The authors, true to form, twists and turns and delivers an ending as entertaining as it was unexpected. I generally like to guess the endings of stories and have to admit I didn't see it coming. In this way, she is true to form. It took a while to get to know and like - or dislike! - the characters, a burden not present in the Commissario Brunetti works, after the 1st couple, anyway. But now that I have, I'd like to see them, or some of them, again.
It's not a typical mystery, there are not heinous crimes to solve. But it is a mystery in that events of some centuries past come to dwell in the present in the form of two chests full of documents, and it's up to the main character, a scholar in the form and content of the documents, to figure out where the jewels are, and who owns them now after all that time.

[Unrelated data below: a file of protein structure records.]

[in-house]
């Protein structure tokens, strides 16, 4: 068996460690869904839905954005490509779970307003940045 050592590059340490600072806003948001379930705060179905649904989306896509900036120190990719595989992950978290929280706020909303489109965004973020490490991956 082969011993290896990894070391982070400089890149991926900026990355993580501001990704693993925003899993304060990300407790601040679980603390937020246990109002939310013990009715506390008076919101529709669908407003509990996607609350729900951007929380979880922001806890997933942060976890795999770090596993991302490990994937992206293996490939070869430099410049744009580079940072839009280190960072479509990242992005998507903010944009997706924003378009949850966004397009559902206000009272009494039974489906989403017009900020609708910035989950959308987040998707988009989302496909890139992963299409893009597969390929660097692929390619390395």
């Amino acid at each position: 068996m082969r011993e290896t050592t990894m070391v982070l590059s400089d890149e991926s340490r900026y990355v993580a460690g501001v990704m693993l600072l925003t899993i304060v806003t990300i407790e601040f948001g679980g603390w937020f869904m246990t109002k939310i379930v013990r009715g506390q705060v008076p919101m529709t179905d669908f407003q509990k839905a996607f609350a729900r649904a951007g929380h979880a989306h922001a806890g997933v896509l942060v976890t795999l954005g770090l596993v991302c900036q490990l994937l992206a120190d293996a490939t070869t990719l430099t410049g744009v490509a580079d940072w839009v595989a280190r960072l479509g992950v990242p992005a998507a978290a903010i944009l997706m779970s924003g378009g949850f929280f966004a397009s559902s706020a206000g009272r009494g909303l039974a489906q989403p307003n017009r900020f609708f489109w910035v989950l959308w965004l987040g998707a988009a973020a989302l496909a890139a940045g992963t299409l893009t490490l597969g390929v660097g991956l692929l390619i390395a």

As a fan of Donna Leon's I feel that this was an indulgence on her part, that should have been killed by her editor. There is only enough material here for a short story, and it is expanded into a book by means of lots of extraneous details which ultimately go for nothing. There are hints of the way in which the story could have been expanded into a fully rounded story about a Venetian family, but it is all thrown away in a plodding, tedious tale of an academic reading through old papers in two trunks. The characters are not well developed. This is a story that goes nowhere. Don't buy it.